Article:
Charge of the Enlightened Brigade

Are electric vehicles really green?

Carlin Gerbich.
Carlin Gerbich.

If you have ever visited New York or London, you may have felt the choking sensation of diesel engine fumes as fleets of buses file through crowded city streets during peak hours.

It’s not pleasant during the height of summer when stagnant air stirs with hot exhaust fumes to create a rather rancid city atmosphere that seems to close in around you. So, news that Abu Dhabi has two eco-friendly EcoSmart 1 electric buses that run solely on stored energy from an arsenal of onboard batteries, seems a brilliant idea.

With a range of 160km, total engine torque from zero rpm and a smooth power delivery, the buses have received rave reviews from everyone who has ridden aboard. Without pistons clattering about in the engine bay, the familiar rattle of the diesel engine has been replaced by the faint whir of electric motors and power delivery systems.

It also recoups energy while slowing down, turning the engine into a generator as the driver lifts off the throttle, to power the batteries and extend range. One person claimed the bus was so quiet and smooth that it, “wasn’t like being on a bus at all. There was no noise or vibration at all.”

However, the electric bus may not have as rosy-smelling a future as some may have you believe. While the bus is touted as a zero-emission alternative to stinky, traditional diesel-powered public transport, they can’t deliver an entirely guilt-free ride.

They still rely on fossil fuels in one way or another. The engine may not produce emissions or tap crude oil reserves directly, but the power station feeding the grid that the bus is plugged into during its charging cycle does. And, what’s worse is, it manages to do this while sitting idle, not being used. Can there be any worse claim to fame than harming the environment while not doing anything?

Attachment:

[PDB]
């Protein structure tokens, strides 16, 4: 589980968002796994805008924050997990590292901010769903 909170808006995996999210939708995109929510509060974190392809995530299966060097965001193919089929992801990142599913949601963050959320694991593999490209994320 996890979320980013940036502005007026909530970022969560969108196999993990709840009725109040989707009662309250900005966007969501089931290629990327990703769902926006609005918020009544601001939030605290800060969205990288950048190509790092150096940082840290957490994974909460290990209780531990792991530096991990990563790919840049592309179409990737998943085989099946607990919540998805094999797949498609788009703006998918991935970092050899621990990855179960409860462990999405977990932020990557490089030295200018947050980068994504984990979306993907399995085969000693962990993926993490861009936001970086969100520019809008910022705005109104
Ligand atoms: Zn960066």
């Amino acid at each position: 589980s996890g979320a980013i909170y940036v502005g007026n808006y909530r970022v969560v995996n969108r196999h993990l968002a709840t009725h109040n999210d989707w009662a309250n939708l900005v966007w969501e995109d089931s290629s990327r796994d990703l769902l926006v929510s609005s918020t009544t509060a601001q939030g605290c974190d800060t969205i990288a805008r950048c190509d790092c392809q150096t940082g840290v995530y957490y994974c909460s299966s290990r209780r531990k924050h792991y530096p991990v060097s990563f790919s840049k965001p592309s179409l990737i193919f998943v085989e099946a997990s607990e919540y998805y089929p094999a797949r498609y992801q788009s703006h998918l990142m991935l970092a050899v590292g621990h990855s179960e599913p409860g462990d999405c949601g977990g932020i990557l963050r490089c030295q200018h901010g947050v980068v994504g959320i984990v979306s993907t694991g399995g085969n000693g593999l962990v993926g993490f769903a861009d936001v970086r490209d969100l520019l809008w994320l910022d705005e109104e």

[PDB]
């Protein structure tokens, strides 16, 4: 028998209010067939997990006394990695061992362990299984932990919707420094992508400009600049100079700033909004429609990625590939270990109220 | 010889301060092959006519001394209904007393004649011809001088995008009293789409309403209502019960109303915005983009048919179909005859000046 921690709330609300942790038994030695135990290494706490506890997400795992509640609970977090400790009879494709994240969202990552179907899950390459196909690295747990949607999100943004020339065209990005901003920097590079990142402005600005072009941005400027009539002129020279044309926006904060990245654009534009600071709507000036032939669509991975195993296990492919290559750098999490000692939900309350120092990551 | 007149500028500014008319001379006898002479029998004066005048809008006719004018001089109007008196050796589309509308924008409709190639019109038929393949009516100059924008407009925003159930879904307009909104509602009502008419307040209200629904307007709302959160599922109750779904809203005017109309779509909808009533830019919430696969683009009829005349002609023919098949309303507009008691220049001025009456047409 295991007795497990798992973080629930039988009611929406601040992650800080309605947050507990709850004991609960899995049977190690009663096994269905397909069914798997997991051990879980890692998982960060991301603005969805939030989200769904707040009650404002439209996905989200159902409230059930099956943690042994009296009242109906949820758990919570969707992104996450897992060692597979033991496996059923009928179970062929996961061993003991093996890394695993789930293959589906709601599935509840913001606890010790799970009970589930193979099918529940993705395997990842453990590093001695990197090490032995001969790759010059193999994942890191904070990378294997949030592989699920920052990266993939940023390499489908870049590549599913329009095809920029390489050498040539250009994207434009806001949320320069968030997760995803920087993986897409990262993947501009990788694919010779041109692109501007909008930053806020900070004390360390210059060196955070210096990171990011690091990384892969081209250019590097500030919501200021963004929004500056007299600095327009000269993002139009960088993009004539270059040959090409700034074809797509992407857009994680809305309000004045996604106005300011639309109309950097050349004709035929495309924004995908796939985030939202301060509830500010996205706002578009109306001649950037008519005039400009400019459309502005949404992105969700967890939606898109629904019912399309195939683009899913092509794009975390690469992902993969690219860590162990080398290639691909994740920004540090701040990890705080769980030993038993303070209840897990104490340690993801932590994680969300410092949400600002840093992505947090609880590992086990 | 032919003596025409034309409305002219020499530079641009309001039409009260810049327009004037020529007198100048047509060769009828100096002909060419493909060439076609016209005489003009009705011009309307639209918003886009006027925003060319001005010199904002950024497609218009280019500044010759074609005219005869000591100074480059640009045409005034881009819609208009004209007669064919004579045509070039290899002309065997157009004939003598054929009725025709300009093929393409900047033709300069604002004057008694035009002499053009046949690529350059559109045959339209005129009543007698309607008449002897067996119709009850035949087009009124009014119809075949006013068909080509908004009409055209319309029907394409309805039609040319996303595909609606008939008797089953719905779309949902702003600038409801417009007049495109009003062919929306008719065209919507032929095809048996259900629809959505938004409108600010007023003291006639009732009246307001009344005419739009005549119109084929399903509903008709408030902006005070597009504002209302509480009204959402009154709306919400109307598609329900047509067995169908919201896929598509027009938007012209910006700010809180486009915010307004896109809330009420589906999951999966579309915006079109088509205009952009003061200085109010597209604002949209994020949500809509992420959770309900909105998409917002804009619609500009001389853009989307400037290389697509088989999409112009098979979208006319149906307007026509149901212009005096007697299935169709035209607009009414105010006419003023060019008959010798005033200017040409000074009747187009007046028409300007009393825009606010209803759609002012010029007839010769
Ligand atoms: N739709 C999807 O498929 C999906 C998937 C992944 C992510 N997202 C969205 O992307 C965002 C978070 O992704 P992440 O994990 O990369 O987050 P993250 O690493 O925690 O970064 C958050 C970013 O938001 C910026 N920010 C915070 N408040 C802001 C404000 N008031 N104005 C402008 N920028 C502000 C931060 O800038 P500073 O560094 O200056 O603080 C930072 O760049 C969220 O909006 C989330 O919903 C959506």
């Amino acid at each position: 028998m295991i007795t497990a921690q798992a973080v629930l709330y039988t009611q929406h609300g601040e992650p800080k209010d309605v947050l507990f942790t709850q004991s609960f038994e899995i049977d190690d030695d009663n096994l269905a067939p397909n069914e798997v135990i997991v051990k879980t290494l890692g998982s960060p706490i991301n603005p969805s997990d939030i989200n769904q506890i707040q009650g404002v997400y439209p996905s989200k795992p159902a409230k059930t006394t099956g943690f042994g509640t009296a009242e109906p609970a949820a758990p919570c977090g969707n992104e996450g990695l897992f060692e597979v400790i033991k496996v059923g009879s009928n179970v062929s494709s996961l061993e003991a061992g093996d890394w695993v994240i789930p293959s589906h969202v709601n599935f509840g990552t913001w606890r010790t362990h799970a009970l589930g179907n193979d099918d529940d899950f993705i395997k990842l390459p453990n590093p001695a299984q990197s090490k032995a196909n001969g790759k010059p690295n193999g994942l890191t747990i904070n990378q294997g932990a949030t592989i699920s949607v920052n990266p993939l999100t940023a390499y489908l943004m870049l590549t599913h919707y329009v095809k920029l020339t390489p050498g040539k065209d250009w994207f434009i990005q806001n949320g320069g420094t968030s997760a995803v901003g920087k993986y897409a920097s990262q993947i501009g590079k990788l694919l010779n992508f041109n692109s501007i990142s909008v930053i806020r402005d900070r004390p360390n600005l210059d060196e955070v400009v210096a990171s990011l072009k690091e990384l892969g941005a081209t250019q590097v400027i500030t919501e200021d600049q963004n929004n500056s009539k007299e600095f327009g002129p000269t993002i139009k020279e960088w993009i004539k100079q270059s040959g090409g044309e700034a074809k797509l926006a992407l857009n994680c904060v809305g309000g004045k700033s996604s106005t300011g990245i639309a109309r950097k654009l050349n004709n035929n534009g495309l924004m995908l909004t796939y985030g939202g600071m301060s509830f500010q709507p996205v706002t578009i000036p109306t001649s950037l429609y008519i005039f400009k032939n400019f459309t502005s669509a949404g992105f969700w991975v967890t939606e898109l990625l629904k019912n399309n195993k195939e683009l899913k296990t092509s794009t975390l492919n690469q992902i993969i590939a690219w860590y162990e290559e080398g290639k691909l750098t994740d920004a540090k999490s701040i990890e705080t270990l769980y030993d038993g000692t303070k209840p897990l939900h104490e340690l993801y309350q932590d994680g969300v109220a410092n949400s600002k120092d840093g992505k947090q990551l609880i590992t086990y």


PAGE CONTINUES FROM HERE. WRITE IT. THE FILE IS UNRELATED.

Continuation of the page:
Removing the diesel engine and replacing it with a power station doesn’t mean you’ve made the entire operation more ecologically friendly; you have simply shifted blame elsewhere. Studies in the UK also show that the cost per mile in terms of CO2 produced was actually far higher in electric cars than petrol ones.

It also raises questions over what sort of pressures moves like this may pose on the national grid. In some areas of the Gulf, this would place a considerable burden on existing power facilities.

Sharjah struggles to cope with its demand as it stands (particularly during summer when the annual power outages somehow take everyone by surprise) while other areas are running perilously close to their maximum capacity.

The billions that Saudi is dedicating to energy demand over the next decade and the UAE’s plans for a nuclear power station by 2016 will help, but other regions are still running to catch-up with current demand, let alone any
future increases.

Powering vehicles by renewable sources seems the next logical step to look at, but technology isn’t sufficiently advanced to offer suitable answers.

Photovoltaic cells aren’t ideally suited to the GCC climate, and there seems to be a reluctance to adopt CSP (Concentrated Solar Power) projects which would help increase power capacity. Plus, both rely on the sun being out – which makes them useless at night, when most buses would be charging.

Wind energy remains in its infancy around the Gulf too – and major developments are vital for it to come anywhere near meeting the GCC’s demands.

So, where does that leave us? A complete reliance on fossil fuels isn’t desirable, and a completely guilt-free life isn’t possible by sucking power from the grid.

Maybe a mix of the two, where a small, low-emissions petrol engine is used to generate electricity to power an onboard motor which drives the wheels, offers the best of both worlds. It also means the bus, though still wholly reliant on fossil fuels, won’t end up stranded somewhere with a dead bank of batteries.

Carlin Gerbich is a senior reporter on Construction Week magazine.

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